Two people on couch with woman in chairAs a therapist, you sit there daily and open yourself up completely and fully for each client.

You throw all of yourself into each and every session. You’re fully invested physically, mentally, and emotionally. It can be a very intimate experience, especially when working with ongoing clients.

You love the bonds and relationships you’ve been able to build with your clients. You wouldn’t trade it for anything in the world. That being said, you’re still feeling like you’re missing out. The emotions, connection, and intimacy you’re feeling in each session don’t really replace the true 2-way intimacy you would receive from a romantic partner.

Here’s what to keep in mind as a therapist when one-way intimacy falls short.

What Is Countertransference?

Countertransference is when a therapist transfers feelings they have about someone in their lives onto their clients. This usually occurs if and when a client shares similar qualities or characteristics as the person in the therapist’s life.

Countertransference could be caused by a client’s own personal transference toward their therapist, but this can also occur without any transference being present.

Examples of Countertransference

Man with head in hand looking rightIf you’re still not sure what you may be experiencing is countertransference, let’s take a look at a few examples of it.

One example of countertransference is if a therapist starts to feel any negative emotions toward their client based on a difference of values or beliefs. A therapist should always be an outside third party who remains unbiased.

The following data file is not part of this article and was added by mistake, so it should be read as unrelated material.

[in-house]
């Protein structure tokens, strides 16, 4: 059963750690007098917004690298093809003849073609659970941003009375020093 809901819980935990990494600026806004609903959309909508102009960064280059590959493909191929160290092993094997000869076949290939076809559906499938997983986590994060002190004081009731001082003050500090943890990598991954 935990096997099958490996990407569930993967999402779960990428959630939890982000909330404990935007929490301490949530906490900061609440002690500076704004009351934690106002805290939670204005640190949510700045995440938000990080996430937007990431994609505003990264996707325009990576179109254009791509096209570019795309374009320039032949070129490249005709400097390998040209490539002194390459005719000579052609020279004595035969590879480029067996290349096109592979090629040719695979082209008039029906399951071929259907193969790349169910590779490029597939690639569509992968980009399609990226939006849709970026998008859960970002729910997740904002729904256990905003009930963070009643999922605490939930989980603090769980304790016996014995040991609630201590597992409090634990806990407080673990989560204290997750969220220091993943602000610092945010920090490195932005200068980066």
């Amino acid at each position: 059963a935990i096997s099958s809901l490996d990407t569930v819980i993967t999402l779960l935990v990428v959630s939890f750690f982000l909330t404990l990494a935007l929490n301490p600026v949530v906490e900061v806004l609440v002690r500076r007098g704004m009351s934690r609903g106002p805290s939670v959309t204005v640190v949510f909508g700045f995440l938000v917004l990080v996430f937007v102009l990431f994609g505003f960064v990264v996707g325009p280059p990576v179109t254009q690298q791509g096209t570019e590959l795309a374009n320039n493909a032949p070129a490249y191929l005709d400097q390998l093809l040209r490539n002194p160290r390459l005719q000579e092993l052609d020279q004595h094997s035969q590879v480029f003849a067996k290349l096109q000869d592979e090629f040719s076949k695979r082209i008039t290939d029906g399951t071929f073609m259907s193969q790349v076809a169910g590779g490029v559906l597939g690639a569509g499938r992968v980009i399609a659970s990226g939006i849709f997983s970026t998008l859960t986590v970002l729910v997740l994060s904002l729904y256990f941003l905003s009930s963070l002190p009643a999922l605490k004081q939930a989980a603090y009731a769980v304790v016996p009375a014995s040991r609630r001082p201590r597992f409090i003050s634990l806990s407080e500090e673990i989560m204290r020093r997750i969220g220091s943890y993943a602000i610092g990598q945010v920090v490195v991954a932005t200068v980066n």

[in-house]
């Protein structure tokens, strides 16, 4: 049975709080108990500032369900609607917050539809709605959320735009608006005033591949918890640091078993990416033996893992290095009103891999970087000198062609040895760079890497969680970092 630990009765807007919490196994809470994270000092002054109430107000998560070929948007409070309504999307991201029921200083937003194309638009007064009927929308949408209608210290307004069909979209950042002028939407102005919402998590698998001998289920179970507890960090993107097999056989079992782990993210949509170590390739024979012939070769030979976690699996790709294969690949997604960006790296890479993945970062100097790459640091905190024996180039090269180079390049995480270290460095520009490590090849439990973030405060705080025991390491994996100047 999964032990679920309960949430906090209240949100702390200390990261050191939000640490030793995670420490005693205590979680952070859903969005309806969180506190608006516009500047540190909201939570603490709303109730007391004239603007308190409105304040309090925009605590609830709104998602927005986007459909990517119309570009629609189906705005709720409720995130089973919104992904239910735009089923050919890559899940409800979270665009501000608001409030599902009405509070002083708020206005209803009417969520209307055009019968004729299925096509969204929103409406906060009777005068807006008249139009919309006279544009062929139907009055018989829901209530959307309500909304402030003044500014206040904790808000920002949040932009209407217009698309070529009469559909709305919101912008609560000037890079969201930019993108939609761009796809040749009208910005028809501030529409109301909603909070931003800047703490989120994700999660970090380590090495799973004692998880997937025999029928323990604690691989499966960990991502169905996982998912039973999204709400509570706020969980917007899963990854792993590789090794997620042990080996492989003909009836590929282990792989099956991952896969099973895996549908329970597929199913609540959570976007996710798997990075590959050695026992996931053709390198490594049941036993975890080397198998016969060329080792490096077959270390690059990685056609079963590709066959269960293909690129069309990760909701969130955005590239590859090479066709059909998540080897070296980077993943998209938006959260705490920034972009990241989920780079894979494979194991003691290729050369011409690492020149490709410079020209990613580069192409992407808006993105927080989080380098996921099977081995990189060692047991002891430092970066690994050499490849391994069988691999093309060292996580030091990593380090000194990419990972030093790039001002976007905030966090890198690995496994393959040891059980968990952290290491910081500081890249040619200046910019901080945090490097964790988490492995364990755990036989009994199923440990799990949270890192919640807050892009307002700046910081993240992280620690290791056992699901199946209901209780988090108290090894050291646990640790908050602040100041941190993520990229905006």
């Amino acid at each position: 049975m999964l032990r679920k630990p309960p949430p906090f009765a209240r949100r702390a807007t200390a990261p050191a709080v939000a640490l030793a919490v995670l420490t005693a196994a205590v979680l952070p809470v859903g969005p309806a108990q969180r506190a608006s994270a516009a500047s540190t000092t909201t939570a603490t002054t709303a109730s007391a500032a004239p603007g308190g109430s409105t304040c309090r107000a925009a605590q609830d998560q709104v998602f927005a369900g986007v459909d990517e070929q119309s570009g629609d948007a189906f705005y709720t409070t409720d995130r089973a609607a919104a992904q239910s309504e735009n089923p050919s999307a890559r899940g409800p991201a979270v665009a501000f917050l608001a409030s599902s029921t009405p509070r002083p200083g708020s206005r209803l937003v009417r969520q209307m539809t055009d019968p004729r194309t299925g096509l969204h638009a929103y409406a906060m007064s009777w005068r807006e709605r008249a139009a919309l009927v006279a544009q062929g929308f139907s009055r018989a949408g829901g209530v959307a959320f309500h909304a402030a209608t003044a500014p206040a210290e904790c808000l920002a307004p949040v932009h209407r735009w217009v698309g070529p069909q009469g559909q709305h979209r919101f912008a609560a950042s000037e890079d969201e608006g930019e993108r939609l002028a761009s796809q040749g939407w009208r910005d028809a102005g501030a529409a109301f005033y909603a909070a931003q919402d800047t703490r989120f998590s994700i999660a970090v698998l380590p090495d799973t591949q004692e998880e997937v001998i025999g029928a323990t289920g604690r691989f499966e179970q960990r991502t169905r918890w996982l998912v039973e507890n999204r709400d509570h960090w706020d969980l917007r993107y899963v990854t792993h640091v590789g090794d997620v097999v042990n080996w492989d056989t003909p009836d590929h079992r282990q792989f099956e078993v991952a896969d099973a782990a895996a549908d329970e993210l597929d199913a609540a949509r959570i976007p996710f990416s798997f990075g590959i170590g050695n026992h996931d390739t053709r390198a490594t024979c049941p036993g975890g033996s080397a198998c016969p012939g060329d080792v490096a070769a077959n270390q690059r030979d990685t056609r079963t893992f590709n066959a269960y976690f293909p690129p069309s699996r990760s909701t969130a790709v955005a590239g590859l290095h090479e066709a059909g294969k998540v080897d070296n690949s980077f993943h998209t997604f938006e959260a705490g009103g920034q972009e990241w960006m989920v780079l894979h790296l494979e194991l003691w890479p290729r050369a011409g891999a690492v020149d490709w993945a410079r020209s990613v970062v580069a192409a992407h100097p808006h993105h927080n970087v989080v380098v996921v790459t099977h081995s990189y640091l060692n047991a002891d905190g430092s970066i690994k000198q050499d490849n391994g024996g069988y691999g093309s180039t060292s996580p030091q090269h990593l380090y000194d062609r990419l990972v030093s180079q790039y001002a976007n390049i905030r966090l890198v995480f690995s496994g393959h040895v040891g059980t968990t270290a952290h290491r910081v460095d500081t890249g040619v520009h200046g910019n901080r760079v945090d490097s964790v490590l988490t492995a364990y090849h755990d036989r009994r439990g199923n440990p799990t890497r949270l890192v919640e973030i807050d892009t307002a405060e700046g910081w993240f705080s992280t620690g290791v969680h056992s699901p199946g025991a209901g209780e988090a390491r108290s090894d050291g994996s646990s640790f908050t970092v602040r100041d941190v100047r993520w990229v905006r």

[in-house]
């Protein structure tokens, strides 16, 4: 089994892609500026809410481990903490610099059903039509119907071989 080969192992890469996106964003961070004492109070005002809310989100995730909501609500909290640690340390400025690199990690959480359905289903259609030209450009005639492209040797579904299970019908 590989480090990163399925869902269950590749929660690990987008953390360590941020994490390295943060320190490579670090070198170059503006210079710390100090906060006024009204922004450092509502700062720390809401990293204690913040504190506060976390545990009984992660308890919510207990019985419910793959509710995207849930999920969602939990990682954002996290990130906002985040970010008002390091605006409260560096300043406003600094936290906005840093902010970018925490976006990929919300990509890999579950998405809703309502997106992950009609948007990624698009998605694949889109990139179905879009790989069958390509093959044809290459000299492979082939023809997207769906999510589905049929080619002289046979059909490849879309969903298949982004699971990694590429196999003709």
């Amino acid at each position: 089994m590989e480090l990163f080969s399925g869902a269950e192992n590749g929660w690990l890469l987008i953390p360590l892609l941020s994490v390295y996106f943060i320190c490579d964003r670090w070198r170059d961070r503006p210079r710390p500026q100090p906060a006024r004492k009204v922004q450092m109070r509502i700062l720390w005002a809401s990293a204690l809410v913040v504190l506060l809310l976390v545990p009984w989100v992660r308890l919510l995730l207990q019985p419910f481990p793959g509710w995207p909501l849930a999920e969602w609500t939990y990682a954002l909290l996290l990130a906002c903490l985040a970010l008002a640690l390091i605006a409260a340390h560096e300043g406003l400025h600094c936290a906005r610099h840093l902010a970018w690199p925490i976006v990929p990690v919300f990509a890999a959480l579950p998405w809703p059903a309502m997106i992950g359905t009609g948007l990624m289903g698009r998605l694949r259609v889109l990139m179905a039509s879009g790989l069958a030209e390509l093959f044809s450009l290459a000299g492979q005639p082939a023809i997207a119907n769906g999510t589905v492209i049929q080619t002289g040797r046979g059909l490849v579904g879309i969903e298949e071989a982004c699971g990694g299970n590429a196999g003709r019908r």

Another example of this happening is when a therapist starts to view their client as more than a client, even if it’s just on the level of a friend. A therapist should always keep a professional relationship with a client.

How to Deal With It

Therapists have the difficult role of always being there for others and not having anyone be there for them, especially if they don’t have a therapist on their own.

If you or another friend or colleague are experiencing countertransference, there are a few things you or they can do to help minimize the situation or to prevent the situation from getting worse.

Don’t Deny How You Feel

First things first: Don’t deny how you’re feeling. One of the best things you can do is to recognize how you’re feeling and admit it to yourself. The longer you try to bury or hide the feelings you’re experiencing, the worse things will get. The sooner you admit it to yourself, the sooner you will be able to put an action plan in place to prevent any further damage.

Practice Self-Care

Group of people with hands togetherCountertransference can be caused by a therapist having too much on their plate. They may be feeling stressed or overwhelmed. Practicing self-care is a great way to put your wants and needs first again. You can expect to fill someone else’s cup if yours is completely empty. Focus on yourself so you can be fully present for each client.

Refer Your Client to a New Therapist

A therapist should always have the best interest in mind for each and every patient. Despite the relationship you’ve built, sometimes referring your client to a new therapist may be in their best interest. If you feel like your countertransference is getting in the way of your therapist-client relationship, you should refer your client to someone else who can help them.

Seek Advice From Colleagues

Don’t hesitate to reach out to your colleagues for support. There’s a good chance that they may have dealt with a similar situation in their past and may have some words of wisdom or advice on how you can and should move forward.

Therapists need therapists, too. If you’re interested in learning more about ways to cope as a therapist, reach out to me today to set up a consultation.

Click here to learn more about therapy for therapists in Delray Beach, FL and Sandy Springs, GA.